Swimmers, community rally behind cancer patient

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TRAFALGAR, Ind. (AP) — As Indian Creek Middle School students returned to school Monday, they came decked out in pink.

Students wore pink T-shirts and bracelets emblazoned with "ChaseStrong." All of the school's teachers wore the shirts during a service day Friday.

Signs around the school and at the entrance of the Indian Creek pool declare, "We love you Chase." Dozens of signatures cover each one.

The Indian Creek community and swimmers from all over the country are showing their support for 13-year-old Chase Smith and his family.

In July, Chase was diagnosed with Ewing sarcoma, a cancerous tumor of the bones and soft tissue.

Hundreds of Facebook posts have been made with the #ChaseStrong theme, with everyone from local swim clubs to Olympic champions Michael Phelps and Conor Dwyer sending along their encouraging words.

The outpouring of support has helped him cope with the months of treatment ahead, Chase told the Daily Journal (http://bit.ly/1zQI0sJ ).

"I was really surprised because I didn't expect that all of them would know about it," he said. "I've always looked up to a lot of the people who were supporting me, so it was exciting."

What started as a gesture by the Indian Creek Aquatic Club to support a teammate has grown exponentially.

Local teams have posed with posters and signboards. They made pink — Chase's favorite color — an unofficial team color on the swim deck and around the pools.

"It's been great just how giving and generous the whole community has been. The time, money, everything has really been amazing," said Rhett Wisener, assistant swimming coach at Indian Creek. "At times like this, you really see how down-to-earth everyone is and how caring they are for everyone."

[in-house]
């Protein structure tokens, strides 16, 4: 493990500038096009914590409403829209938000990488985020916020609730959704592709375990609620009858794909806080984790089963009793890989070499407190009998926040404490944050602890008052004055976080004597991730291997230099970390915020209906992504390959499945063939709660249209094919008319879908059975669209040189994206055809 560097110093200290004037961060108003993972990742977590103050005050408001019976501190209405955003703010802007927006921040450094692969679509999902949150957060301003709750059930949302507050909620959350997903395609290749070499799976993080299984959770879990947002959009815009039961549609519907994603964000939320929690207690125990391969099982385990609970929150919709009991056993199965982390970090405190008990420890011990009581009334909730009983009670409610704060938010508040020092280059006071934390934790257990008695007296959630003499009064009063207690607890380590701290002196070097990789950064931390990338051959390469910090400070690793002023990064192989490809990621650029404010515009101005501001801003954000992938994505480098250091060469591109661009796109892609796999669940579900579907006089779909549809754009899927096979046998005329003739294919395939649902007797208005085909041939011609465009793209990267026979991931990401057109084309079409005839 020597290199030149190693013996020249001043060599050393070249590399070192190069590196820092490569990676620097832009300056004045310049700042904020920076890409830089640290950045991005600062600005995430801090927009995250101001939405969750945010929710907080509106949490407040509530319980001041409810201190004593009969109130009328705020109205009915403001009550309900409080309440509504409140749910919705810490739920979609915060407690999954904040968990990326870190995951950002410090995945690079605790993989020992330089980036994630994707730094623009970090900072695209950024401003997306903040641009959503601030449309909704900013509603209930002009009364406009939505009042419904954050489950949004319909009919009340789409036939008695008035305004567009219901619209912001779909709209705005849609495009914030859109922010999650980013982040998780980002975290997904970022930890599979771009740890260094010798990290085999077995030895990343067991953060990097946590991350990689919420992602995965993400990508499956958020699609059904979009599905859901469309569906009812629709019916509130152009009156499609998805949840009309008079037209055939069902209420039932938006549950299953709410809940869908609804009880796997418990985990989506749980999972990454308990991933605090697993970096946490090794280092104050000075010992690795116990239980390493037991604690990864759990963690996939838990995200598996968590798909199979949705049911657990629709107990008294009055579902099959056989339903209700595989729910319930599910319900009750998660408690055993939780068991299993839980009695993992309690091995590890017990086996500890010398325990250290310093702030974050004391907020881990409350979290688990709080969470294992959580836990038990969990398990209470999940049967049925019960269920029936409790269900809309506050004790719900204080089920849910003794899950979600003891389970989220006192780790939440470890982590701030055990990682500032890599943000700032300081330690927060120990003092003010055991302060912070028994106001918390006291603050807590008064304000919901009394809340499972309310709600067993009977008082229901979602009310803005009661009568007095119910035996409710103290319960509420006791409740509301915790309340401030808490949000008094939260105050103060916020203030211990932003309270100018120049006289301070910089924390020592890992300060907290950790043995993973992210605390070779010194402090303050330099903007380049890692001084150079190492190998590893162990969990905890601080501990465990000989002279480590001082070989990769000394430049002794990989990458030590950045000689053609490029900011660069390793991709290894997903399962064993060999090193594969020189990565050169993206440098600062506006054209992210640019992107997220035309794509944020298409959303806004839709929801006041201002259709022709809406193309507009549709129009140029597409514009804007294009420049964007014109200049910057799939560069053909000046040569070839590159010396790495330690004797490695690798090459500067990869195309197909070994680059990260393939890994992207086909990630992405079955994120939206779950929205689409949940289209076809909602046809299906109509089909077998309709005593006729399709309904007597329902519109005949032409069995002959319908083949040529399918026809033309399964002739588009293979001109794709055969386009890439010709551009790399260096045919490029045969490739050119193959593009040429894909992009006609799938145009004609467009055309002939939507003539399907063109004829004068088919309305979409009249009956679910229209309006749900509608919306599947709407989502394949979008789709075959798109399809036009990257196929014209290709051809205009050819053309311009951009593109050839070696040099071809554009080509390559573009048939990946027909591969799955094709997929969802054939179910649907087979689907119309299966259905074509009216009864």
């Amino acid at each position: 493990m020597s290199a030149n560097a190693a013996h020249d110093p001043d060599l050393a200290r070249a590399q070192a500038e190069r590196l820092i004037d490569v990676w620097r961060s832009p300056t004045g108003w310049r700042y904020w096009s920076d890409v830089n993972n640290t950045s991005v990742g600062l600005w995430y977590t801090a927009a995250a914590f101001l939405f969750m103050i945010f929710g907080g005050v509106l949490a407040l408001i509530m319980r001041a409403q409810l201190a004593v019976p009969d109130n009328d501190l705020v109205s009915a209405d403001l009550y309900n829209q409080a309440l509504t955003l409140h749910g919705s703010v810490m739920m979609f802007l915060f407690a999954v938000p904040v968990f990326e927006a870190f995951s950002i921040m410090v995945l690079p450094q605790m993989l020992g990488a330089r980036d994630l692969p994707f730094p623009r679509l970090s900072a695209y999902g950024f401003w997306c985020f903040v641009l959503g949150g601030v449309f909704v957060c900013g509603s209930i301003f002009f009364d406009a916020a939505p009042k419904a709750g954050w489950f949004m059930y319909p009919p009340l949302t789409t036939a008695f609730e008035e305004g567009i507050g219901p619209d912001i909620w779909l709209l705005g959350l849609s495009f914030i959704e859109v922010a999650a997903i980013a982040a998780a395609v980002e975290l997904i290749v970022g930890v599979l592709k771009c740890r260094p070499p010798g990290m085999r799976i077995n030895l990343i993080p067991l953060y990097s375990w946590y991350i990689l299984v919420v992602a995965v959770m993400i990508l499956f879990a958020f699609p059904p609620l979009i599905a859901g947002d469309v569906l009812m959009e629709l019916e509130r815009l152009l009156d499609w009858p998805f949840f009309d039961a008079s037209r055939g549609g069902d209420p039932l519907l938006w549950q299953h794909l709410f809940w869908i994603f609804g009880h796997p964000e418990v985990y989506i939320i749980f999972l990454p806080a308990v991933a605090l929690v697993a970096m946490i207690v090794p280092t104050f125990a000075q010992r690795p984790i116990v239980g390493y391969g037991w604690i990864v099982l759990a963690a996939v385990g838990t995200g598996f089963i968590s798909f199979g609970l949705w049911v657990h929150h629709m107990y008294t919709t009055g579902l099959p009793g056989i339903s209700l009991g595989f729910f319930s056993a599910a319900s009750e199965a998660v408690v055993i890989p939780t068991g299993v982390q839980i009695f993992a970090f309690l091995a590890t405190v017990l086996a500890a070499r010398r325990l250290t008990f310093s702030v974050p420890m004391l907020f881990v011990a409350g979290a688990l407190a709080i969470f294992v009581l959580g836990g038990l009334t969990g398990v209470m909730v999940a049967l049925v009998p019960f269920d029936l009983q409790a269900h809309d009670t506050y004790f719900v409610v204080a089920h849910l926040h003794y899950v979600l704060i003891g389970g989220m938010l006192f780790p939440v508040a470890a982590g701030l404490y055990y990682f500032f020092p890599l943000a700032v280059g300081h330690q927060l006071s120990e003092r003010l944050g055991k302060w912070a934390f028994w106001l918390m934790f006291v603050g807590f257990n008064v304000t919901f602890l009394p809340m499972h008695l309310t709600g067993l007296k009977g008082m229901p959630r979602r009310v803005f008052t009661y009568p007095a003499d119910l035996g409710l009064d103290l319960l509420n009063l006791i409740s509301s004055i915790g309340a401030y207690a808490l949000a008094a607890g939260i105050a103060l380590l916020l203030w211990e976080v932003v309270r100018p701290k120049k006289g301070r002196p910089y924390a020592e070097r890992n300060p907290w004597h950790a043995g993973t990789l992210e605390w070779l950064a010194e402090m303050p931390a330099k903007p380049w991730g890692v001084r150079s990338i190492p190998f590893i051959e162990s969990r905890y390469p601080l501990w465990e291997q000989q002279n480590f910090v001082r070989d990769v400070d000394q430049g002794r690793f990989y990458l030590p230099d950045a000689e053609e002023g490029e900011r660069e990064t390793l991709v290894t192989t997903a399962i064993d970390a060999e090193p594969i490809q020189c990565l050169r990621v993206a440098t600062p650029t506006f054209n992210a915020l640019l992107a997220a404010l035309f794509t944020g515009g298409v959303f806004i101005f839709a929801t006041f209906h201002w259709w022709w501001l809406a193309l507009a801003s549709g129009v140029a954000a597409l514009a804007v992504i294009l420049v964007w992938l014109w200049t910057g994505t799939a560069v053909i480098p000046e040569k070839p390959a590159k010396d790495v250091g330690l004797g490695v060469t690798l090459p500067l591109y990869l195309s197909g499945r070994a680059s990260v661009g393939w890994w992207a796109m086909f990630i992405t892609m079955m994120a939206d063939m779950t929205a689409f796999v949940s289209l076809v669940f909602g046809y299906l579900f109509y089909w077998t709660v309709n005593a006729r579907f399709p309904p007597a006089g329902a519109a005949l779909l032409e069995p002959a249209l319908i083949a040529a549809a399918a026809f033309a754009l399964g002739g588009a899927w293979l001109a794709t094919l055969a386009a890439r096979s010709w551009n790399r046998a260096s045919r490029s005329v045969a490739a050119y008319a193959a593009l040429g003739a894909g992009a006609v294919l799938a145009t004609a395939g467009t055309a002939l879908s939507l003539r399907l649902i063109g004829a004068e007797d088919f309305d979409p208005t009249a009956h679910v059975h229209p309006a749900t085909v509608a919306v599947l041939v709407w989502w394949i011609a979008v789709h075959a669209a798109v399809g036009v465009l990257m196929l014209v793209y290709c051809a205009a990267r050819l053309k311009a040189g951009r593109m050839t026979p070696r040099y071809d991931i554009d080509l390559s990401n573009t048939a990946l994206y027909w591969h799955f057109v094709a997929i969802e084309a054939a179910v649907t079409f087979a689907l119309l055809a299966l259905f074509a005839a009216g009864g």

Wisener was one of the first people to learn about Chase's diagnosis. He and Katie Reese, a former Indian Creek swimmer, talked together about creating a sign of solidarity for swimmers in the area.

They chose #ChaseStrong and encouraged local teams to voice their support.

At the same time, they reached out to swimmers across the country.

Record-breaking swimmers Eric Shanteau, Cullen Jones and Mary DeScenza Mohler have posted pictures of themselves on his page and offered encouraging words.

Phelps, with Dwyer and fellow swimmer Chase Kalisz, held a poster board reading, "Chase, Wishing you a speedy recovery! Hope you're up and splashing soon!"

He has been visited by the Indiana University swim team, who hung around his family's Trafalgar home to play video games and a lively game of Apples to Apples.

"Swimming, just like any sport, there's fierce competition. But the best thing about the swimming community is that we've really set all of that aside," his father, Brad Smith, said. "It's more than just someone holding a sign and taking a picture. We've gotten some really heartfelt stories and reaching out. It's been very humbling and moving."

Chase has been swimming for almost his entire life. He is a five-time state champion swimmer and competes year-round.

His father is the head swimming coach at Indian Creek High School. His mother, Kelli Smith, is a special services teacher at Indian Creek Elementary School and supporter of the swim teams.

"He has had some success, and through that, we've been blessed to hear stories about Chase's character on the pool deck," Brad Smith said. "So many people have told us what a humble competitor he was, and people were touched by what was happening to him."

An increasing pain in his leg was the first indicator that something was wrong with Chase.